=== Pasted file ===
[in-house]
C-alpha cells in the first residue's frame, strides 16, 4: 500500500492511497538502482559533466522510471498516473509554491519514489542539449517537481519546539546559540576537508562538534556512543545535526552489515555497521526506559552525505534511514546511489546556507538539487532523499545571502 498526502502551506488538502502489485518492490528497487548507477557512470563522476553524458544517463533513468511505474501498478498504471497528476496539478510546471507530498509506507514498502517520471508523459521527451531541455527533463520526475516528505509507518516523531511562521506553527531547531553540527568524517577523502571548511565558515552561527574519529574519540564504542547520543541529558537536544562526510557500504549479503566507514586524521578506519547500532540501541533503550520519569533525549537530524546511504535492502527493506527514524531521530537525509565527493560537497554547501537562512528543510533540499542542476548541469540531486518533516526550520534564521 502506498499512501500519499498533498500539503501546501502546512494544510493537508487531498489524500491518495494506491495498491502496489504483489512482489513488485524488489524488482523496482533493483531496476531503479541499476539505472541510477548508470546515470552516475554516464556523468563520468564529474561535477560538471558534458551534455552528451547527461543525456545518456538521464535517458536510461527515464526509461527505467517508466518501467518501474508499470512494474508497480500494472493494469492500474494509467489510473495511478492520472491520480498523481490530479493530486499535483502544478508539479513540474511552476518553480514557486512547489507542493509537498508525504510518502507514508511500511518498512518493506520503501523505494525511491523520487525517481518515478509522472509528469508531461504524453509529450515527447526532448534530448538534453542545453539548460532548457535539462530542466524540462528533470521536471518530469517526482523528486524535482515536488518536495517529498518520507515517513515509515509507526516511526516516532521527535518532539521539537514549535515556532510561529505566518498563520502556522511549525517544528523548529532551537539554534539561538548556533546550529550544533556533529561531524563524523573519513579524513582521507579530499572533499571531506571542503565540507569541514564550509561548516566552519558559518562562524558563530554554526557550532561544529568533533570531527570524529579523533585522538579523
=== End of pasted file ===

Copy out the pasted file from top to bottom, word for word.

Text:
[in-house]
C-alpha cells in the first residue's frame, strides 16, 4: 500500500492511497538502482559533466522510471498516473509554491519514489542539449517537481519546539546559540576537508562538534556512543545535526552489515555497521526506559552525505534511514546511489546556507538539487532523499545571502 498526502502551506488538502502489485518492490528497487548507477557512470563522476553524458544517463533513468511505474501498478498504471497528476496539478510546471507530498509506507514498502517520471508523459521527451531541455527533463520526475516528505509507518516523531511562521506553527531547531553540527568524517577523502571548511565558515552561527574519529574519540564504542547520543541529558537536544562526510557500504549479503566507514586524521578506519547500532540501541533503550520519569533525549537530524546511504535492502527493506527514524531521530537525509565527493560537497554547501537562512528543510533540499542542476548541469540531486518533516526550520534564521 502506498499512501500519499498533498500539503501546501502546512494544510493537508487531498489524500491518495494506491495498491502496489504483489512482489513488485524488489524488482523496482533493483531496476531503479541499476539505472541510477548508470546515470552516475554516464556523468563520468564529474561535477560538471558534458551534455552528451547527461543525456545518456538521464535517458536510461527515464526509461527505467517508466518501467518501474508499470512494474508497480500494472493494469492500474494509467489510473495511478492520472491520480498523481490530479493530486499535483502544478508539479513540474511552476518553480514557486512547489507542493509537498508525504510518502507514508511500511518498512518493506520503501523505494525511491523520487525517481518515478509522472509528469508531461504524453509529450515527447526532448534530448538534453542545453539548460532548457535539462530542466524540462528533470521536471518530469517526482523528486524535482515536488518536495517529498518520507515517513515509515509507526516511526516516532521527535518532539521539537514549535515556532510561529505566518498563520502556522511549525517544528523548529532551537539554534539561538548556533546550529550544533556533529561531524563524523573519513579524513582521507579530499572533499571531506571542503565540507569541514564550509561548516566552519558559518562562524558563530554554526557550532561544529568533533570531527570524529579523533585522538579523